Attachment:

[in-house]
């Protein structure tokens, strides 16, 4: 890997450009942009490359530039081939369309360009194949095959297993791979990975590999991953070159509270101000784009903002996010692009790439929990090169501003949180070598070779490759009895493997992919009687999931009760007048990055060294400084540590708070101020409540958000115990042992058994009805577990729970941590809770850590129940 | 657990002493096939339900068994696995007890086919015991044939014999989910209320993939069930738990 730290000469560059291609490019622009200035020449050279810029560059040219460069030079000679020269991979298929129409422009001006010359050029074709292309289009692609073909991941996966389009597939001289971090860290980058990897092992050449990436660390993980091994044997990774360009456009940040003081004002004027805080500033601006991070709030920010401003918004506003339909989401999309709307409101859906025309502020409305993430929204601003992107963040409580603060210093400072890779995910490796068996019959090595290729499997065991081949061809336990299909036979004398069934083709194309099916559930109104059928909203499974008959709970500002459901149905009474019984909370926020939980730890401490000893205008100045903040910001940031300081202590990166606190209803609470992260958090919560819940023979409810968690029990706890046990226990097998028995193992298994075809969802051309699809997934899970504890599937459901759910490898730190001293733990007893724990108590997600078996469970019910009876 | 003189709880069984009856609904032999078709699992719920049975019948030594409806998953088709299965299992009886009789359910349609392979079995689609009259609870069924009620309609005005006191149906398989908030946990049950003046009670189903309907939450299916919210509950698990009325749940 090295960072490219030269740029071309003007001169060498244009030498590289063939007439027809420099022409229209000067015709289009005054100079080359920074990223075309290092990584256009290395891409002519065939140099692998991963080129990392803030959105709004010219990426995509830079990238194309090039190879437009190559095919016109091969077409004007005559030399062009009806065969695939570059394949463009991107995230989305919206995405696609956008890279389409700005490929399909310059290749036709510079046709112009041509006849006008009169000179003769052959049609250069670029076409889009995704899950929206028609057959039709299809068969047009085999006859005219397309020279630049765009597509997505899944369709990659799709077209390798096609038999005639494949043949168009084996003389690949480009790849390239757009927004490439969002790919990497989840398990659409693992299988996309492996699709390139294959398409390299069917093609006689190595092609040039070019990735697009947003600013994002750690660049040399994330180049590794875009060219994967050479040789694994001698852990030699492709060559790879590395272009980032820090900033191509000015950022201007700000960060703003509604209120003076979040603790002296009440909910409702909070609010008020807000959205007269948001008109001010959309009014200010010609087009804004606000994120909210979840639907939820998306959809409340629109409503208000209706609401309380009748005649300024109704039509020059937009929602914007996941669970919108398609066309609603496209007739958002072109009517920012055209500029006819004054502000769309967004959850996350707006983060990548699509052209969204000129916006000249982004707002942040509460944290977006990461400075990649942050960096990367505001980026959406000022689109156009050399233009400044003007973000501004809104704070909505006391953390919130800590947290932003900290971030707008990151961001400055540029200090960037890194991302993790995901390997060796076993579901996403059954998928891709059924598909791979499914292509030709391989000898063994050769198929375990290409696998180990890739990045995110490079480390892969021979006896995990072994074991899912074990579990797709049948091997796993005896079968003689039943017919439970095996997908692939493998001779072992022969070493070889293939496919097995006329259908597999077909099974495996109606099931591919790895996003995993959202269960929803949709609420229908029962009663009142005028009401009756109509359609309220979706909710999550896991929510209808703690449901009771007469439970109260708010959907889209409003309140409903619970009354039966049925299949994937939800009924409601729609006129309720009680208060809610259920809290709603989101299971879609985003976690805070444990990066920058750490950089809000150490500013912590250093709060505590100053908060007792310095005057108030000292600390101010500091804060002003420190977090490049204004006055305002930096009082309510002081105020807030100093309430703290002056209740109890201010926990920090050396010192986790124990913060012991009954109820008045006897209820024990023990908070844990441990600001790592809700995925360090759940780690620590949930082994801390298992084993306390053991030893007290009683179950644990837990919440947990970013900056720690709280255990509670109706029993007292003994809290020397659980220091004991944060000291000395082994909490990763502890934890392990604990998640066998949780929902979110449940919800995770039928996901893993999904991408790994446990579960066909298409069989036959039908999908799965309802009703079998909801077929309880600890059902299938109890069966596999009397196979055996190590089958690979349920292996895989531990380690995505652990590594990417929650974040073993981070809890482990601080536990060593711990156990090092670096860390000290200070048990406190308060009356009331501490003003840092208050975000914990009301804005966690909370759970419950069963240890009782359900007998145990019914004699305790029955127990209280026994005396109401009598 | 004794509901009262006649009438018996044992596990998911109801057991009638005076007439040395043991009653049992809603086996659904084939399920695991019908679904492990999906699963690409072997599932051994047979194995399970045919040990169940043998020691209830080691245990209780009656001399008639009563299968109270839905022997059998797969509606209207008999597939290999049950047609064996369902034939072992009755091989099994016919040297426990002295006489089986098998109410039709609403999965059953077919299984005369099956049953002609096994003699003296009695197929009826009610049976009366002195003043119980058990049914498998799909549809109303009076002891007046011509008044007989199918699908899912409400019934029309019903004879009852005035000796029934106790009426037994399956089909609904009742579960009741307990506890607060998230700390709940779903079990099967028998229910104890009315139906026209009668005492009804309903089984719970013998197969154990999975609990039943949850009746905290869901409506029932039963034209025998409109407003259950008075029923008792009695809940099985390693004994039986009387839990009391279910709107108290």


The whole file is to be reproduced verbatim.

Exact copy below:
[in-house]
């Protein structure tokens, strides 16, 4: 890997450009942009490359530039081939369309360009194949095959297993791979990975590999991953070159509270101000784009903002996010692009790439929990090169501003949180070598070779490759009895493997992919009687999931009760007048990055060294400084540590708070101020409540958000115990042992058994009805577990729970941590809770850590129940 | 657990002493096939339900068994696995007890086919015991044939014999989910209320993939069930738990 730290000469560059291609490019622009200035020449050279810029560059040219460069030079000679020269991979298929129409422009001006010359050029074709292309289009692609073909991941996966389009597939001289971090860290980058990897092992050449990436660390993980091994044997990774360009456009940040003081004002004027805080500033601006991070709030920010401003918004506003339909989401999309709307409101859906025309502020409305993430929204601003992107963040409580603060210093400072890779995910490796068996019959090595290729499997065991081949061809336990299909036979004398069934083709194309099916559930109104059928909203499974008959709970500002459901149905009474019984909370926020939980730890401490000893205008100045903040910001940031300081202590990166606190209803609470992260958090919560819940023979409810968690029990706890046990226990097998028995193992298994075809969802051309699809997934899970504890599937459901759910490898730190001293733990007893724990108590997600078996469970019910009876 | 003189709880069984009856609904032999078709699992719920049975019948030594409806998953088709299965299992009886009789359910349609392979079995689609009259609870069924009620309609005005006191149906398989908030946990049950003046009670189903309907939450299916919210509950698990009325749940 090295960072490219030269740029071309003007001169060498244009030498590289063939007439027809420099022409229209000067015709289009005054100079080359920074990223075309290092990584256009290395891409002519065939140099692998991963080129990392803030959105709004010219990426995509830079990238194309090039190879437009190559095919016109091969077409004007005559030399062009009806065969695939570059394949463009991107995230989305919206995405696609956008890279389409700005490929399909310059290749036709510079046709112009041509006849006008009169000179003769052959049609250069670029076409889009995704899950929206028609057959039709299809068969047009085999006859005219397309020279630049765009597509997505899944369709990659799709077209390798096609038999005639494949043949168009084996003389690949480009790849390239757009927004490439969002790919990497989840398990659409693992299988996309492996699709390139294959398409390299069917093609006689190595092609040039070019990735697009947003600013994002750690660049040399994330180049590794875009060219994967050479040789694994001698852990030699492709060559790879590395272009980032820090900033191509000015950022201007700000960060703003509604209120003076979040603790002296009440909910409702909070609010008020807000959205007269948001008109001010959309009014200010010609087009804004606000994120909210979840639907939820998306959809409340629109409503208000209706609401309380009748005649300024109704039509020059937009929602914007996941669970919108398609066309609603496209007739958002072109009517920012055209500029006819004054502000769309967004959850996350707006983060990548699509052209969204000129916006000249982004707002942040509460944290977006990461400075990649942050960096990367505001980026959406000022689109156009050399233009400044003007973000501004809104704070909505006391953390919130800590947290932003900290971030707008990151961001400055540029200090960037890194991302993790995901390997060796076993579901996403059954998928891709059924598909791979499914292509030709391989000898063994050769198929375990290409696998180990890739990045995110490079480390892969021979006896995990072994074991899912074990579990797709049948091997796993005896079968003689039943017919439970095996997908692939493998001779072992022969070493070889293939496919097995006329259908597999077909099974495996109606099931591919790895996003995993959202269960929803949709609420229908029962009663009142005028009401009756109509359609309220979706909710999550896991929510209808703690449901009771007469439970109260708010959907889209409003309140409903619970009354039966049925299949994937939800009924409601729609006129309720009680208060809610259920809290709603989101299971879609985003976690805070444990990066920058750490950089809000150490500013912590250093709060505590100053908060007792310095005057108030000292600390101010500091804060002003420190977090490049204004006055305002930096009082309510002081105020807030100093309430703290002056209740109890201010926990920090050396010192986790124990913060012991009954109820008045006897209820024990023990908070844990441990600001790592809700995925360090759940780690620590949930082994801390298992084993306390053991030893007290009683179950644990837990919440947990970013900056720690709280255990509670109706029993007292003994809290020397659980220091004991944060000291000395082994909490990763502890934890392990604990998640066998949780929902979110449940919800995770039928996901893993999904991408790994446990579960066909298409069989036959039908999908799965309802009703079998909801077929309880600890059902299938109890069966596999009397196979055996190590089958690979349920292996895989531990380690995505652990590594990417929650974040073993981070809890482990601080536990060593711990156990090092670096860390000290200070048990406190308060009356009331501490003003840092208050975000914990009301804005966690909370759970419950069963240890009782359900007998145990019914004699305790029955127990209280026994005396109401009598 | 004794509901009262006649009438018996044992596990998911109801057991009638005076007439040395043991009653049992809603086996659904084939399920695991019908679904492990999906699963690409072997599932051994047979194995399970045919040990169940043998020691209830080691245990209780009656001399008639009563299968109270839905022997059998797969509606209207008999597939290999049950047609064996369902034939072992009755091989099994016919040297426990002295006489089986098998109410039709609403999965059953077919299984005369099956049953002609096994003699003296009695197929009826009610049976009366002195003043119980058990049914498998799909549809109303009076002891007046011509008044007989199918699908899912409400019934029309019903004879009852005035000796029934106790009426037994399956089909609904009742579960009741307990506890607060998230700390709940779903079990099967028998229910104890009315139906026209009668005492009804309903089984719970013998197969154990999975609990039943949850009746905290869901409506029932039963034209025998409109407003259950008075029923008792009695809940099985390693004994039986009387839990009391279910709107108290």